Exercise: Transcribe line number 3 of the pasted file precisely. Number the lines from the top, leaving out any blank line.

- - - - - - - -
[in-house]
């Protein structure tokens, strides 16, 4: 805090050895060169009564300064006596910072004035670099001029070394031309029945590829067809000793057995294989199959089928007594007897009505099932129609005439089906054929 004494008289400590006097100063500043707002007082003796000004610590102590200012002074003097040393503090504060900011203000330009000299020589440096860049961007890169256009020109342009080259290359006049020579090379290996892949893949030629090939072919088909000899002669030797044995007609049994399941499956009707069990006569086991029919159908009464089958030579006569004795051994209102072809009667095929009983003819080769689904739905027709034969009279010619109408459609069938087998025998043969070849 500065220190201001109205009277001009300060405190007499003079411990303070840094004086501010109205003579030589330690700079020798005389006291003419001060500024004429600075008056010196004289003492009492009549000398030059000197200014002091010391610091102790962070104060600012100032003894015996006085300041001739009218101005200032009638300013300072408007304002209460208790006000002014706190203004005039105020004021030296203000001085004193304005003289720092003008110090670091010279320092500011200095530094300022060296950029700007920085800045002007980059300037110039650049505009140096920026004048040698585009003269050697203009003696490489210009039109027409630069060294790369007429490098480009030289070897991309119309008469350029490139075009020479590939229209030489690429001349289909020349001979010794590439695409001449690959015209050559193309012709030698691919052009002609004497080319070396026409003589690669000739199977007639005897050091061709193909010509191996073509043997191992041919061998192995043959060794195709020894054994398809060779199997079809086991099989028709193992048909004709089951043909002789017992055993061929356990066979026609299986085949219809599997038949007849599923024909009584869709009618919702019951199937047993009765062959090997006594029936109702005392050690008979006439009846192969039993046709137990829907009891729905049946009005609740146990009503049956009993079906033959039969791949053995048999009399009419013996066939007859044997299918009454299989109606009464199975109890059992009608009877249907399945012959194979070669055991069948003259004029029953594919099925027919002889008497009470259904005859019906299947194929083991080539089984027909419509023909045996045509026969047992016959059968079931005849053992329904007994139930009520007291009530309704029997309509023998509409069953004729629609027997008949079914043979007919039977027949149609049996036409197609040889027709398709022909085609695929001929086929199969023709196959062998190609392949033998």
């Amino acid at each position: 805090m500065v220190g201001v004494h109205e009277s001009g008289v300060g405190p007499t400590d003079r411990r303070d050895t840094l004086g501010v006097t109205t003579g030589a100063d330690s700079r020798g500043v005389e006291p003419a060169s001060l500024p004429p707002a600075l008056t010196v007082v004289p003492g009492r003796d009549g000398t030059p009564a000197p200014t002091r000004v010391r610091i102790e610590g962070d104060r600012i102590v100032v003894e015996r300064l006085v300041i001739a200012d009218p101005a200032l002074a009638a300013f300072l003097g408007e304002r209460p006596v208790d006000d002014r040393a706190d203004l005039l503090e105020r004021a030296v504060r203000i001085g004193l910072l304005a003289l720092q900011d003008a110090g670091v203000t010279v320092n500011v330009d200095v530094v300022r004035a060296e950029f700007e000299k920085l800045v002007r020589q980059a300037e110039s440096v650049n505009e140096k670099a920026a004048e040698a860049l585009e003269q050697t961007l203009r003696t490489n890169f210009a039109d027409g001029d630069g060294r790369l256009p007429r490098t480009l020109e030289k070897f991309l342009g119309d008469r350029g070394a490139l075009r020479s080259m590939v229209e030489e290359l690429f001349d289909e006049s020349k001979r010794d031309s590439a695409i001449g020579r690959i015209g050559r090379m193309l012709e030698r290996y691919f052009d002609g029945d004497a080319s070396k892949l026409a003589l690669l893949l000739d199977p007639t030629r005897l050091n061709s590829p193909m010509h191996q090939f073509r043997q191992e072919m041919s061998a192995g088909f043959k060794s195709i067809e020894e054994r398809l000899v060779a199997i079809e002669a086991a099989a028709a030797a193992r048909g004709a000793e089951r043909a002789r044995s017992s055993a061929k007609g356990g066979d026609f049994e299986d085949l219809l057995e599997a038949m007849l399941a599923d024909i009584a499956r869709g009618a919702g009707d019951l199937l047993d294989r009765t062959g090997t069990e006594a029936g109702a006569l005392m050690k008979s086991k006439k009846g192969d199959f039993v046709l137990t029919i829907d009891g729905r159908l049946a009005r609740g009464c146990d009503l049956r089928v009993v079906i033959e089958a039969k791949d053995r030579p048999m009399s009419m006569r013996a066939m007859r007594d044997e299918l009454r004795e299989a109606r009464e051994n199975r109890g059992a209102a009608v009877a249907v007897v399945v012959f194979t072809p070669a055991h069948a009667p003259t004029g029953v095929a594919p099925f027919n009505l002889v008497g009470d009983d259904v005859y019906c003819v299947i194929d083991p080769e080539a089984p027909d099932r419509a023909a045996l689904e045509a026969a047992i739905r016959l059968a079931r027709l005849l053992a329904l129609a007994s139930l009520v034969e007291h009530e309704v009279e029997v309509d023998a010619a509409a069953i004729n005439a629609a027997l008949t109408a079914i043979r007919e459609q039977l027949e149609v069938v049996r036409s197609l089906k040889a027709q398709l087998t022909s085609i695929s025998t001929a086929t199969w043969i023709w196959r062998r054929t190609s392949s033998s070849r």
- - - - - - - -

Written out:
């Amino acid at each position: 805090m500065v220190g201001v004494h109205e009277s001009g008289v300060g405190p007499t400590d003079r411990r303070d050895t840094l004086g501010v006097t109205t003579g030589a100063d330690s700079r020798g500043v005389e006291p003419a060169s001060l500024p004429p707002a600075l008056t010196v007082v004289p003492g009492r003796d009549g000398t030059p009564a000197p200014t002091r000004v010391r610091i102790e610590g962070d104060r600012i102590v100032v003894e015996r300064l006085v300041i001739a200012d009218p101005a200032l002074a009638a300013f300072l003097g408007e304002r209460p006596v208790d006000d002014r040393a706190d203004l005039l503090e105020r004021a030296v504060r203000i001085g004193l910072l304005a003289l720092q900011d003008a110090g670091v203000t010279v320092n500011v330009d200095v530094v300022r004035a060296e950029f700007e000299k920085l800045v002007r020589q980059a300037e110039s440096v650049n505009e140096k670099a920026a004048e040698a860049l585009e003269q050697t961007l203009r003696t490489n890169f210009a039109d027409g001029d630069g060294r790369l256009p007429r490098t480009l020109e030289k070897f991309l342009g119309d008469r350029g070394a490139l075009r020479s080259m590939v229209e030489e290359l690429f001349d289909e006049s020349k001979r010794d031309s590439a695409i001449g020579r690959i015209g050559r090379m193309l012709e030698r290996y691919f052009d002609g029945d004497a080319s070396k892949l026409a003589l690669l893949l000739d199977p007639t030629r005897l050091n061709s590829p193909m010509h191996q090939f073509r043997q191992e072919m041919s061998a192995g088909f043959k060794s195709i067809e020894e054994r398809l000899v060779a199997i079809e002669a086991a099989a028709a030797a193992r048909g004709a000793e089951r043909a002789r044995s017992s055993a061929k007609g356990g066979d026609f049994e299986d085949l219809l057995e599997a038949m007849l399941a599923d024909i009584a499956r869709g009618a919702g009707d019951l199937l047993d294989r009765t062959g090997t069990e006594a029936g109702a006569l005392m050690k008979s086991k006439k009846g192969d199959f039993v046709l137990t029919i829907d009891g729905r159908l049946a009005r609740g009464c146990d009503l049956r089928v009993v079906i033959e089958a039969k791949d053995r030579p048999m009399s009419m006569r013996a066939m007859r007594d044997e299918l009454r004795e299989a109606r009464e051994n199975r109890g059992a209102a009608v009877a249907v007897v399945v012959f194979t072809p070669a055991h069948a009667p003259t004029g029953v095929a594919p099925f027919n009505l002889v008497g009470d009983d259904v005859y019906c003819v299947i194929d083991p080769e080539a089984p027909d099932r419509a023909a045996l689904e045509a026969a047992i739905r016959l059968a079931r027709l005849l053992a329904l129609a007994s139930l009520v034969e007291h009530e309704v009279e029997v309509d023998a010619a509409a069953i004729n005439a629609a027997l008949t109408a079914i043979r007919e459609q039977l027949e149609v069938v049996r036409s197609l089906k040889a027709q398709l087998t022909s085609i695929s025998t001929a086929t199969w043969i023709w196959r062998r054929t190609s392949s033998s070849r």